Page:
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Law Enforcement Agencies Put Sensors to the Test

Agencies say the technology supplements the work of officers and makes communities safer.

Body-worn sensors are becoming mainstream with the advent of consumer activity-tracking devices such as Fitbit and other wearables developed to improve public safety and patient care.

Law enforcement agencies are especially interested in using sensors to supplement human capabilities in the field. For example, U.S. Customs and Border Protection (CBP) is testing body cameras for its officers and agents, said Wolf Tombe, chief technology officer for the Department of Homeland Security. Tombe described a smartphone app that allows agents to collect GPS coordinates, tag video, and collect weather and terrain conditions and other data that can be used in legal cases.

In September, USA Today reported that testing would be conducted at the Border Patrol’s training academy in Artesia, N.M.

Officers and agents need to learn when to turn body cameras on, when to turn them off and how they should be used, Tombe said. Imagine the volume of data cameras would collect if 45,000 officers and agencies kept their body cameras on all day. There would be no way to store, collect and transmit all that data, he said.

“You’ve got to have the policy first,” Tombe said at the fourth annual Mobile Technology Summit, held last week by the Washington, D.C., chapter of AFCEA. “It’s huge.”

Some organizations trust officers to use their best judgment when deciding to turn the cameras on and off. Tombe said one approach CBP could adopt would require officers to turn on their cameras when they exit their vehicles and turn them off when an encounter in the field is completed.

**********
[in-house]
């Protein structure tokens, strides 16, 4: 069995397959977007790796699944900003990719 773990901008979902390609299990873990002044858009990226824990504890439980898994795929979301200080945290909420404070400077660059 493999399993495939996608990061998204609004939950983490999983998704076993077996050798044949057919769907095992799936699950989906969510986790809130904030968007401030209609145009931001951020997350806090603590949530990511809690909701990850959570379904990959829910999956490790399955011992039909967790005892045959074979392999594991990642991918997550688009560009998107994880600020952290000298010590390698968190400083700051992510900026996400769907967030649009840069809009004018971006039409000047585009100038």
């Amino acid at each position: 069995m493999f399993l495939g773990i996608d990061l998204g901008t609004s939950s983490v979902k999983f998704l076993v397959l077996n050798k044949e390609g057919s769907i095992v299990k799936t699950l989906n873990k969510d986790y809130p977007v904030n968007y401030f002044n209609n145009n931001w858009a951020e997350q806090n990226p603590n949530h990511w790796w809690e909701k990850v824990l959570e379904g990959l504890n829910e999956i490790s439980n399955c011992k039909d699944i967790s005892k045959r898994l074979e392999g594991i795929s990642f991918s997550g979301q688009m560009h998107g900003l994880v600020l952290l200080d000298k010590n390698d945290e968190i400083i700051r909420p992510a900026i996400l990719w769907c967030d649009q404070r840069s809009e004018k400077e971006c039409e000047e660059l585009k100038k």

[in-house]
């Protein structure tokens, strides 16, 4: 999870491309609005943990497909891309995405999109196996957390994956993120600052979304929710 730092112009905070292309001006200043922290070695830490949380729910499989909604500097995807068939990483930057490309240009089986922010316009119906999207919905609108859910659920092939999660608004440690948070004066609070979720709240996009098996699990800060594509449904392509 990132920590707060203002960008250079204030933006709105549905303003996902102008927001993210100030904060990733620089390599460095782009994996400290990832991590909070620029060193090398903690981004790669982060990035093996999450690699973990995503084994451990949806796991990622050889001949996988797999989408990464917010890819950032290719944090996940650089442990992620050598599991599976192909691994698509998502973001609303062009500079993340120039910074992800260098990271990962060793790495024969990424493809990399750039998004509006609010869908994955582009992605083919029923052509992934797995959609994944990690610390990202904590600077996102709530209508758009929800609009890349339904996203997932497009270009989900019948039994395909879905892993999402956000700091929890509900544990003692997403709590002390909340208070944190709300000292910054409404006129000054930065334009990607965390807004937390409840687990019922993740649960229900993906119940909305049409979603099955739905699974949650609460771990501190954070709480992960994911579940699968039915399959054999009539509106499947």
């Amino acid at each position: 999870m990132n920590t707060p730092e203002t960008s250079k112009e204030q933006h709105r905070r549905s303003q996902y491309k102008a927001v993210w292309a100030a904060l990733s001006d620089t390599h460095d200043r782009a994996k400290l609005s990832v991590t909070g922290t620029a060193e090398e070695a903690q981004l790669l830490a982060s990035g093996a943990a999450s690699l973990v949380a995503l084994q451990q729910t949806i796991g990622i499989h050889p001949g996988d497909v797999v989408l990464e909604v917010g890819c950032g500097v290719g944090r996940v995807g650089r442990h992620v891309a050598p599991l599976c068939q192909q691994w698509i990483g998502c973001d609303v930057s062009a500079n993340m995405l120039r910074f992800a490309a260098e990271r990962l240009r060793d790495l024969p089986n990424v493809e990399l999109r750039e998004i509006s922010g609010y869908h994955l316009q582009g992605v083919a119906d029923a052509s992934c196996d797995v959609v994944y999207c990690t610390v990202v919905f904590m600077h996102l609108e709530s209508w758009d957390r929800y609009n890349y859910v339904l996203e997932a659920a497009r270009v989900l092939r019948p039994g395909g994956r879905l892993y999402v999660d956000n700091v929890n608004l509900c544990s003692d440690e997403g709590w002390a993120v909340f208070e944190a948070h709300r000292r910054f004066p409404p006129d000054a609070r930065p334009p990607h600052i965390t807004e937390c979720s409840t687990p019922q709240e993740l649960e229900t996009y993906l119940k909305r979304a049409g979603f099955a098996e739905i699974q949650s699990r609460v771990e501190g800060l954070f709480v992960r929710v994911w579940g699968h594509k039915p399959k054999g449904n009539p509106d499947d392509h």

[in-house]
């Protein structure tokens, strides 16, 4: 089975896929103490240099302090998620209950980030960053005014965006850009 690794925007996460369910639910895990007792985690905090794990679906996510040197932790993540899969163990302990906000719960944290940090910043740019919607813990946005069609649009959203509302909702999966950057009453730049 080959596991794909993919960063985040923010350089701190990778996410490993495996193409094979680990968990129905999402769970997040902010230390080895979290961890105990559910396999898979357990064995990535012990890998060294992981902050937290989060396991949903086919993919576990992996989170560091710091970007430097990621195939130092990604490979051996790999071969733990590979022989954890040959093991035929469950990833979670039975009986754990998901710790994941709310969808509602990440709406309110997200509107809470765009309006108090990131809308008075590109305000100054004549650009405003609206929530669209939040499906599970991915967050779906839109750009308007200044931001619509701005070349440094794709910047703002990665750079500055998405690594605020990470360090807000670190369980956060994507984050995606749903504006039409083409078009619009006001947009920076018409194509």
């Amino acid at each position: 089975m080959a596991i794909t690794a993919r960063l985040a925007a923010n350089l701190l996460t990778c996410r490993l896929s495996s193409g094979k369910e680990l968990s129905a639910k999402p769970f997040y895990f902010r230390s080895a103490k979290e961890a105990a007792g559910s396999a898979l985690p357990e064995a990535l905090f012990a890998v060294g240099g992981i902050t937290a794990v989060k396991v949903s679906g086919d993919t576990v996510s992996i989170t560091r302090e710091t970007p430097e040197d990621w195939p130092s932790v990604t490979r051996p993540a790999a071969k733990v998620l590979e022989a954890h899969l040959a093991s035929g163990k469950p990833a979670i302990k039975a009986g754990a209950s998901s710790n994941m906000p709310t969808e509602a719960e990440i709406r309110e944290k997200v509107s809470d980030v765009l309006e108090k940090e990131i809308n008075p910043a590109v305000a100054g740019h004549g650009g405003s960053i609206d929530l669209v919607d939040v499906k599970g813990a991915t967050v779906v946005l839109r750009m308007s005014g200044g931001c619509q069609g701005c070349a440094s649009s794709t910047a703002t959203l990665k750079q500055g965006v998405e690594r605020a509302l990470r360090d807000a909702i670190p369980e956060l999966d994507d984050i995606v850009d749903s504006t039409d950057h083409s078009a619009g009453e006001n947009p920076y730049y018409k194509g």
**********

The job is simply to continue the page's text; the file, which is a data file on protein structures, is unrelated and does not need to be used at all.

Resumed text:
Marketing the Message About Body Cameras to the Public

Equally important as testing body cameras is informing citizens of the new technology and how it will impact their communities, said Lt. David Mulholland, commander of information technology and communications for the U.S. Park Police.

“We do a horrible job at marketing,” Mulholland said.

He’s working with the International Association of Chiefs of Police to develop small brochures to be distributed in communities to help spark a conversation about the technology. The brochures will provide information about body cameras, how they work and how they will be used to make the community safer. Interaction with the community enables residents to ask questions and better understand what capabilities are being considered and why.

Mulholland highlighted one of the Park Police’s recent success stories, which took place during the Veterans Day concert in Washington, D.C. Some 350,000 people gathered on the National Mall for the nighttime concert, he said, noting that the location and time of the event made it an attractive target for someone who may have wanted to cause harm.

“How do you keep those people safe when you have about 1,000 officers on the ground?” Mulholland said. “You can only do that if you have technological platforms, if you have this full network of sensors out there to supplement the human capability.”

U.S. Customs and Border Protection
Nov 26 2014

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